Owen had an oncology appointment today. Before every oncology appointment, he has an ultrasound to check out the growth of his liver tumor. This procedure usually takes 15 minutes. But today, the time in which it took to take all those pictures of his insides was the emotional equivalent of two days.
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The Roundabout Way
“You can teach what you know, but you will reproduce what you are” -- Christine Caine
A few days ago, Ellia made an autobiographical cereal box. I loved it. Anytime we use recyclable trash for homework purposes, I’m on board.
She named her cereal Elli-O’s. Obviously.
The rest of the box was covered with her dislikes and likes, hobbies, favorite author and musician (currently Stephen Sondheim, which I would argue is not a normal choice for a 7 year-old).
She wanted her cereal to be about who she is and how she lives. So additional to her favorite color, she wrote on her box in gold Sharpie the three lies she doesn’t ever want to believe:
- I am what I do
- I am what I have
- I am what other people say about me
Katie is one of my best friends from seminary. She’s a real life sunshine-y care bear. She’s passionate, deeply kind, and every time I hug her I get glitter on my soul. I recently got back from a two-week stay with her in Florida. On a particularly rainy day during my visit, she came home from her job, noticeably non-glittery and emotionally spent.
“We had a memorial service today,” she said flatly. “I mean, who has a funeral at work?!”
“You just need to know we’re for you.” Ellia has had a tough year. She’s had several hospital stays, missed plenty of school and spent a good amount of time in her wheelchair. She’s struggled to see herself as more than a kid with a genetic disorder. She’s strong, not just for a seven year old, but she challenges the emotional strength of every person around her.
And I think lately, she’s been tired.
Repent, for the kingdom of heaven is near. And the people throughout the whole region came to John for baptism and the confession of sin.
It’s super snotty, but there have been times in my life where I’ve read a sermon title in the bulletin in order to decide whether or not I want to commit the next hour to sitting in a pew. If it’s a sermon about tithing or church growth, then you can find me journaling in the foyer. And I’m pretty sure I’ve never willingly listened to a sermon entitled, “Repent Now.”
Ellia was baptized this morning. Several weeks ago, she came to Brett to let him know she was ready-- she spoke with certitude about her desire to follow Jesus-- to take seriously her call to be a disciple. Brett had the privilege to baptize Ellia. When someone is immersed symbolically in the death of Jesus and brought out in the newness of life, we all have the opportunity to reflect on the powerful mystery of Christ in us-- the hope of glory. Brett wrote a profoundly important letter to Ellia today, but it is a strong word for us as well.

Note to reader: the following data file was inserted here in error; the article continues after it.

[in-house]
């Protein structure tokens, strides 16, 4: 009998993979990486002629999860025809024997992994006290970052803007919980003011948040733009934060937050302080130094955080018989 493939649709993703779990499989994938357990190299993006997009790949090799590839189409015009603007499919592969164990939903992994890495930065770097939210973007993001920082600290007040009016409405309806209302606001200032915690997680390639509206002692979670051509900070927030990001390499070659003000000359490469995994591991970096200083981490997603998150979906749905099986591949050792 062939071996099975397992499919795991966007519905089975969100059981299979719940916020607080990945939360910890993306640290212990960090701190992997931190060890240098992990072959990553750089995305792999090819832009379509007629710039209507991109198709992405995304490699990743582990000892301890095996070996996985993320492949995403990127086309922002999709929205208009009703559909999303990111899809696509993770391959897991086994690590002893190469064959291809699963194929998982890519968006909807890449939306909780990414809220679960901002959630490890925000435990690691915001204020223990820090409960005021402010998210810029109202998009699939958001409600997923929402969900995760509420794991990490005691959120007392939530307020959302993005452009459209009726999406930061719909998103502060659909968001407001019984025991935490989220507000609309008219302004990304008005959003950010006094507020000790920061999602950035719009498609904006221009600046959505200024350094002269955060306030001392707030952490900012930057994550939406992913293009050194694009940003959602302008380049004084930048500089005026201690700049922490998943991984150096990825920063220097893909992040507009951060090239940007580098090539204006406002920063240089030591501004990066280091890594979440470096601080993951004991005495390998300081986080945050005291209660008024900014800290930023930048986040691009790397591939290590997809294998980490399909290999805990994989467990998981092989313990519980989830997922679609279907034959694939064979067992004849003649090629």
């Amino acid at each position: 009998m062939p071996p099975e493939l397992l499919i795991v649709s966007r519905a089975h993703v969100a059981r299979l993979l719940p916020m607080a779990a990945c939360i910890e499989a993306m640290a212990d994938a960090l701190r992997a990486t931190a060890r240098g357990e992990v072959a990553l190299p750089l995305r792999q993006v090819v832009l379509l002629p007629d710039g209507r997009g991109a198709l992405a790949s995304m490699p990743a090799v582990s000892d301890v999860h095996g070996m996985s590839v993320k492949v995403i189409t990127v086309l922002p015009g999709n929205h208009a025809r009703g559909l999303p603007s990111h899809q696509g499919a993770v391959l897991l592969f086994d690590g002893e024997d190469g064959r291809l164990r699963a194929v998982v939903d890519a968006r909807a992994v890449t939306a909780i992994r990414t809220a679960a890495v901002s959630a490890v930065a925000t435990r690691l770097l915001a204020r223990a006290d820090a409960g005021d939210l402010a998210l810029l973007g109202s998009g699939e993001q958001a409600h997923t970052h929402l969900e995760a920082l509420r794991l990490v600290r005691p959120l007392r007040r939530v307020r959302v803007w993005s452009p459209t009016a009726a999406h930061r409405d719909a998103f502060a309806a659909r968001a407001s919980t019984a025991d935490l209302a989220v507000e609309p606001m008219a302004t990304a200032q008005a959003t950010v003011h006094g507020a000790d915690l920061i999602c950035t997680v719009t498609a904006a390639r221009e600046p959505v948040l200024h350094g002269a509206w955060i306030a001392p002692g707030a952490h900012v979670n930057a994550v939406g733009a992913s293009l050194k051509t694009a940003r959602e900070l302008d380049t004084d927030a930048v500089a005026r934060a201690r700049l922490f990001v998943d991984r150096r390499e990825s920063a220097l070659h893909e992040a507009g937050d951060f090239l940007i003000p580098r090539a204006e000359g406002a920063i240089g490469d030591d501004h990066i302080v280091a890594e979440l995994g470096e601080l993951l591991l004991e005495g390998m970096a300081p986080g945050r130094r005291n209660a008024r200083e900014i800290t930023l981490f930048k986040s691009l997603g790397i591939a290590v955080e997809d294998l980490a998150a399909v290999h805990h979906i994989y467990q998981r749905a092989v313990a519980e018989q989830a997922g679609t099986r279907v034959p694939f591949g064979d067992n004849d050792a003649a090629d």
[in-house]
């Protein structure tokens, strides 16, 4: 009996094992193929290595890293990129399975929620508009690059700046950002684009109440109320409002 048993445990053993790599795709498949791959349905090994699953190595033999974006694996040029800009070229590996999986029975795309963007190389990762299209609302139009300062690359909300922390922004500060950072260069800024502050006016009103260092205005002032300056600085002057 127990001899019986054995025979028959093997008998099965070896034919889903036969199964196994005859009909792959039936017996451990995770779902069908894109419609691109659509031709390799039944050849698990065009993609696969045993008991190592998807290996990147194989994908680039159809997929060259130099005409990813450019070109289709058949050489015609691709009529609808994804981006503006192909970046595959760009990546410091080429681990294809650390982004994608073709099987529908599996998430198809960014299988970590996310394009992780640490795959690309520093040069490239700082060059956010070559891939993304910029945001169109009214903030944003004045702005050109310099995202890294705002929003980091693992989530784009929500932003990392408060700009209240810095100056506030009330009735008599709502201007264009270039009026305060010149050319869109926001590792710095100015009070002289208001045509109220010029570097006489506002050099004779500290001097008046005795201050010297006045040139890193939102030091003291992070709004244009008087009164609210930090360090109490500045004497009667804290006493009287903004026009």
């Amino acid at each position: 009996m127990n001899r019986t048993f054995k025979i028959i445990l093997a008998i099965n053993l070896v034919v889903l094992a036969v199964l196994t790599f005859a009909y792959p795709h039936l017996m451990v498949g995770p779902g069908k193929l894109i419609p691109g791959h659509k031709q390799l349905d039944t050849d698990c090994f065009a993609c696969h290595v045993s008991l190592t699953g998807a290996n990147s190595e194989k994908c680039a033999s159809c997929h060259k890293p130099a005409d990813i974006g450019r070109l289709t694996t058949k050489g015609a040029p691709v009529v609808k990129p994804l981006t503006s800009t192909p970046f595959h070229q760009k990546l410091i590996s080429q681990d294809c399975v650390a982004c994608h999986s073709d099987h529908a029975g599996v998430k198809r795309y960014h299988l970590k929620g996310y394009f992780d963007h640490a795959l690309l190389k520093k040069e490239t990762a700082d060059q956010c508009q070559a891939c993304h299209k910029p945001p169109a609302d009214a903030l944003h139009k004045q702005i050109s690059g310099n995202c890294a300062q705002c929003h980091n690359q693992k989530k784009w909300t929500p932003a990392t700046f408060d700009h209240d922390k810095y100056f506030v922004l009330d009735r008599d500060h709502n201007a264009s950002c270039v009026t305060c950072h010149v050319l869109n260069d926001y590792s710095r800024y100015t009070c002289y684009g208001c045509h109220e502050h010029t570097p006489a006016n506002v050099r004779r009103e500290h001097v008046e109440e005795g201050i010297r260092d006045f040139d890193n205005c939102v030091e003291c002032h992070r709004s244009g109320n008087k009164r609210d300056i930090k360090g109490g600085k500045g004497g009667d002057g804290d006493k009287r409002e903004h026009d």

Just now, Ellia got out of bed to come read me the letter:
Recently, I attended a women’s conference at my mother’s urging. It wasn’t my typical scene, but my free ticket came with a free lunch and it just so happens that free food is on my short list of favorite things. As soon as I opened the door to the conference center, I began to criticize everything—the speaker, the book promotions, the mugs and t-shirts and cheesy marketing. Judgment poured out of me like a fire hydrant. Why am I even here? What could I learn from people who were overtly “cliché” or theologically different than me? How could I be taught by a woman who insisted that all 7 of the points in her talk begin with the same letter?
“What do YOU have to say to ME?”
It's surprising the ways through which we see and experience God.
Two weeks ago, I was significantly changed while spending 15 hours in a hospital waiting room. While in Florida, I had the privilege to pray for and be near Lindsey and Kevin Dennis as their precious daughter, Dasah, came into this world. She was born with acrania-- a rare condition in which a baby doesn't develop a skull. (Read more on Lindsey's blog: http://vaporandmist.wordpress.com).
While she was alive, she was fully alive. And now that she has left this world, her parents, family, and church grieve greatly.
I participated in the Lord’s Supper for the first time when I was six at a Baptist church in Vernon, Texas. The crackers were super tiny. The juice was barely enough to wash down that tiny cracker. All I knew was the Lord’s Supper was a time of reverence, but for me it was a time of anxiety. I was always afraid I’d eat the elements before it was time to do so. No one wants to dive into the tiny cracker meal before the preacher tells you its ok.
I’ve always struggled with communion. It’s been explained to me for most of my life, but I still don’t quite get it.
Currently, I’m in sunny Florida on a short writing project. While here, I’ve been spending time with the community of Mosaic. Tonight, this church is gathered for worship and a time of prayer. Two members of the church community, Kevin and Lindsey, are facing unimaginable pain and a devastating reality. Tomorrow morning, Lindsey will deliver her baby girl, Dasah, who is expected to die shortly after birth because of a condition known as acrania, meaning that in utero she did not develop a skull.
The pain is magnified by the fact that only a year ago, Kevin and Lindsey lost a child. Sophia, their firstborn, died only 10 hours after birth from a similar condition. I can only imagine the exhaustion and the painful anticipation of tomorrow’s events.